Hungry For More

How do you follow up an impressive playoff performance in 2010-11? For Jordin Tootoo, it's come in the form of an equally strong showing in the 2011-12 NHL regular season.  

After scoring one goal, along with six points and utilizing his trademark physical style over 12 post-season games for the Nashville Predators in last year, Tootoo, drawing closer to the 500 games of NHL service, made sure he kept the momentum going into the current campaign.

“When I came into training camp this year, I was focused and ready to step up my game,” said the 98th overall selection of the Predators in 2001. “I was committed to taking certain steps to be a professional away from the game and that's one area I really worked on. I've had to deal with different situations throughout my career and I came in to camp in the right state of mind.”

The end result has been one of Tootoo's best seasons since he started his NHL career on October 9, 2003, the night he became the first player of Inuit descent to play in a regular season NHL game.

He's already surpassed his previous best mark for points in a season of 18, while contributing solid play in both the offensive and defensive zones.{{QUOTE}}

Tootoo, who got his first NHL point with an assist against the St. Louis Blues on October 16, 2003 and scored his first NHL goal against the Atlanta Thrashers seven days later, might have revved up his game, but that's the opposite of how he's viewing his time on the ice.

“The game seems to have slowed down a second for me, where I'm more aware than ever of what's going, what's unfolding and what's happening out there,” said Tootoo, who scored his first playoff goal on April 10, 2008, against the Detroit Red Wings in the second period of Game 1 of the 2008 Western Conference Quarter Finals in a 3-1 loss. “It's totally different for me now. I guess you can say that it's been long time coming, but I'm embracing everything. I just want to contribute to the team.”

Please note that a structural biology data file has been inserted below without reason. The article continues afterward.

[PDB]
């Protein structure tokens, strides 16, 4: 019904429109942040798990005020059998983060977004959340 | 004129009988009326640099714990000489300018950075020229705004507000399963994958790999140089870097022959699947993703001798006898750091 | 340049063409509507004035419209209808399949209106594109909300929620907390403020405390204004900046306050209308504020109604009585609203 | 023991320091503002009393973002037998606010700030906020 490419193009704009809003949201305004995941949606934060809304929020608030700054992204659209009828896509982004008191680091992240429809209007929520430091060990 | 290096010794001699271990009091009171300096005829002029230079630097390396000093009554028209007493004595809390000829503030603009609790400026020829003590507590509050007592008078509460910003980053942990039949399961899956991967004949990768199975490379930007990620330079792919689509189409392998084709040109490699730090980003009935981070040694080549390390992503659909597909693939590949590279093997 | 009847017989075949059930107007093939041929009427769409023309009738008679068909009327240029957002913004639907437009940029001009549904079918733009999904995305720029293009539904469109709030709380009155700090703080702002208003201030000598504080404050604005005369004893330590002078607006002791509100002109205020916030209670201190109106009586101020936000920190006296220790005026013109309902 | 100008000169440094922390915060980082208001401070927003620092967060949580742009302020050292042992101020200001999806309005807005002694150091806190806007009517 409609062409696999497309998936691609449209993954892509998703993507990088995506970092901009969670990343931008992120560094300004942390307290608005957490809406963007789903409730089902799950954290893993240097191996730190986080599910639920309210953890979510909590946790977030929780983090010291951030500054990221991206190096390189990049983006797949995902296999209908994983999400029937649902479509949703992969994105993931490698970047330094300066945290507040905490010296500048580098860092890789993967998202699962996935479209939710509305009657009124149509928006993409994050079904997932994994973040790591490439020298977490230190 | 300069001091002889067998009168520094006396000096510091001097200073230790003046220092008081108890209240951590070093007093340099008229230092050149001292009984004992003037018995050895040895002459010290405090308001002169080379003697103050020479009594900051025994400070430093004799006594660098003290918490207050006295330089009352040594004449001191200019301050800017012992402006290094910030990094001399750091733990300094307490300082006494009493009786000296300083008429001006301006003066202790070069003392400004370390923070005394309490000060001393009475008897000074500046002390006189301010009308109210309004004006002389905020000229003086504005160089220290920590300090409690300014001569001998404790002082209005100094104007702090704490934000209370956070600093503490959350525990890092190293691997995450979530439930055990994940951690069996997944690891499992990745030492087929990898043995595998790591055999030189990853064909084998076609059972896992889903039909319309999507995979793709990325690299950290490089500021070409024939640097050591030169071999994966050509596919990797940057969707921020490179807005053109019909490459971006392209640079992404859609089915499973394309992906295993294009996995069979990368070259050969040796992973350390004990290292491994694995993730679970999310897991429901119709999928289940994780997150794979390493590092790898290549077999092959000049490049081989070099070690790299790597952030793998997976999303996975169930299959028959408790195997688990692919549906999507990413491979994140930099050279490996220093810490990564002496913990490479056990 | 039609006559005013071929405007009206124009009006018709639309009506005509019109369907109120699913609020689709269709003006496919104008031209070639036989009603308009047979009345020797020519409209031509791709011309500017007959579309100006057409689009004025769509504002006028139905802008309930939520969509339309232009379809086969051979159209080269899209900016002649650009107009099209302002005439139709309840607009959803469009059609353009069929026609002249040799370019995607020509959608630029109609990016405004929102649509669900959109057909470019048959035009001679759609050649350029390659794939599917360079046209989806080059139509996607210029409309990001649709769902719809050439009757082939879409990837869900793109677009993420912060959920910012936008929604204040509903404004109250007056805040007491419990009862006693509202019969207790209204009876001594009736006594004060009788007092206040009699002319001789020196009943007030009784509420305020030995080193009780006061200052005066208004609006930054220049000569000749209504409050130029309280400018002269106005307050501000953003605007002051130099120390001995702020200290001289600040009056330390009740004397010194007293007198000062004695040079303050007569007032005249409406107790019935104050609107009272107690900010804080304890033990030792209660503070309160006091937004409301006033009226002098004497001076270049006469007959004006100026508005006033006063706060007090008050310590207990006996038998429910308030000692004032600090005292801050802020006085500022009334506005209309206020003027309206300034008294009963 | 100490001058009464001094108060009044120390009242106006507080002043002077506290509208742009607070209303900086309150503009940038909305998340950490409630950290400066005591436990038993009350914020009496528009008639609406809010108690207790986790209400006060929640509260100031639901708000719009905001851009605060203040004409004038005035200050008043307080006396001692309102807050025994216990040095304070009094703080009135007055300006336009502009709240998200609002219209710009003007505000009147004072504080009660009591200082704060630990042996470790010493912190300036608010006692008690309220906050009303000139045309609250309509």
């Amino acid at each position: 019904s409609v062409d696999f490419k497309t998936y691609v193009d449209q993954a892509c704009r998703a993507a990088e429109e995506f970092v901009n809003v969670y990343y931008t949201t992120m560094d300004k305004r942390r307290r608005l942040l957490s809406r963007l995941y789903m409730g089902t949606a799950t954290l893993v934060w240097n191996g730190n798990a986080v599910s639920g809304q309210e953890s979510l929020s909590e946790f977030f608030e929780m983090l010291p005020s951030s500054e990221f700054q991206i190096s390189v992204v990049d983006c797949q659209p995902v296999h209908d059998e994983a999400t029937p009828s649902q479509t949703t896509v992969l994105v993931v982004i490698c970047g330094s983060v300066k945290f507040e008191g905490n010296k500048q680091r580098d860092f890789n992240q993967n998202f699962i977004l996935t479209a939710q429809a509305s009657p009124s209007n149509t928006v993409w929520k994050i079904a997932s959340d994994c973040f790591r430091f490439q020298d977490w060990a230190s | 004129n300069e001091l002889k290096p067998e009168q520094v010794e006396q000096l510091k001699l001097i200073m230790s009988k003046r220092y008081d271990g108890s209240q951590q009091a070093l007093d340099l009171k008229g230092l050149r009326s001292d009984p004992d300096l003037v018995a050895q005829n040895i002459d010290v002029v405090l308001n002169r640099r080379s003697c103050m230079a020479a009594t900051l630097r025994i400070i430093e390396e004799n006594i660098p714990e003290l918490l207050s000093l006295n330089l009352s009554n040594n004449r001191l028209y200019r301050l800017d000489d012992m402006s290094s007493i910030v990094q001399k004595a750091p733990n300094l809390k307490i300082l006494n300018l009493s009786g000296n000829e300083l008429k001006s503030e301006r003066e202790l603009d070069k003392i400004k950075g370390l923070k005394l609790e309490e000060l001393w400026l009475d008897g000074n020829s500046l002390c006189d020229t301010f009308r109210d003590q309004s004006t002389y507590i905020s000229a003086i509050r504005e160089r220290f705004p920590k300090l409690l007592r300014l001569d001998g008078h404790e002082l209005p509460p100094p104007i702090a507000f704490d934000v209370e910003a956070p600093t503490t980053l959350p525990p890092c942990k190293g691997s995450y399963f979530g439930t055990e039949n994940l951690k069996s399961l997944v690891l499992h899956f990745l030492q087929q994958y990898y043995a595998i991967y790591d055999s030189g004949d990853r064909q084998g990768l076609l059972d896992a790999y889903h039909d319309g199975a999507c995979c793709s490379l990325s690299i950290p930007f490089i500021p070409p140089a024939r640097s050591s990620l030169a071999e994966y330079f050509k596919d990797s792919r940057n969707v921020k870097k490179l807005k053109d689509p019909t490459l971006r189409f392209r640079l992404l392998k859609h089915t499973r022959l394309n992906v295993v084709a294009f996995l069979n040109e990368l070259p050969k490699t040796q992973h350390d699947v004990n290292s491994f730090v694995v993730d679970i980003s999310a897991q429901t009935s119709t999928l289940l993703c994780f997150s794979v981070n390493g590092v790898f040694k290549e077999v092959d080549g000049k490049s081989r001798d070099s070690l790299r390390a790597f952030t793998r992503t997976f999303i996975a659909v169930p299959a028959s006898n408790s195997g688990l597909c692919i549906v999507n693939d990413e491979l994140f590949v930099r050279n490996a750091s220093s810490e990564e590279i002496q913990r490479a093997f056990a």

For the 28-year-old, preparation begins long before the drop of the puck.

“It all starts in practice for me,” said Tootoo, who played for the Brandon Wheat Kings of the Western Hockey League (WHL) from 1999 to 2003. “I want to take what I do from there and be ready for any situation that comes up in a game. I want to work on my two on one skills, skating, everything.”

Tootoo has reaped the rewards of his commitment, part of a Nashville squad eager to go further than they did in last year's playoffs, losing in six games to the Vancouver Canucks in the Western Conference semifinals.

“We're hungry to go deeper,” said the right winger, who has appeared in 36 NHL post-season games. “But we are taking it one game at a time. We enjoy the wins because life is a lot more exciting when you're playing well, but you also look at the standings and realize that a few losses can take you from fifth spot and put you in twelfth.

“We're a group that has bought into the system the coaching staff has given us. We play as a group and we don't depend on one person to make a difference. That's our philosophy when we suit up for games. We know there will be ups and downs, but we're ready to deal with whatever we have to. Every game is a playoff game for us and I like that.”

For Tootoo, he takes none of them for granted.

“It's an honour and there's a lot of a pride for me to put that jersey on every night,” said Tootoo, who has 10 playoff points. “What the team and my teammates have done for me both personally and professionally, I'm very grateful.”

He's also more confident in his abilities than ever before.

“That's huge and that's how I feel,” offered Tootoo. “When I go out there, I'm ready to play. It's nice to get points, but it's even more rewarding when the team gets those valuable two points. I'm happy with how things have gone for us. I hope it gets even better.”

With Tootoo on top of his game, there's every reason to believe it will.

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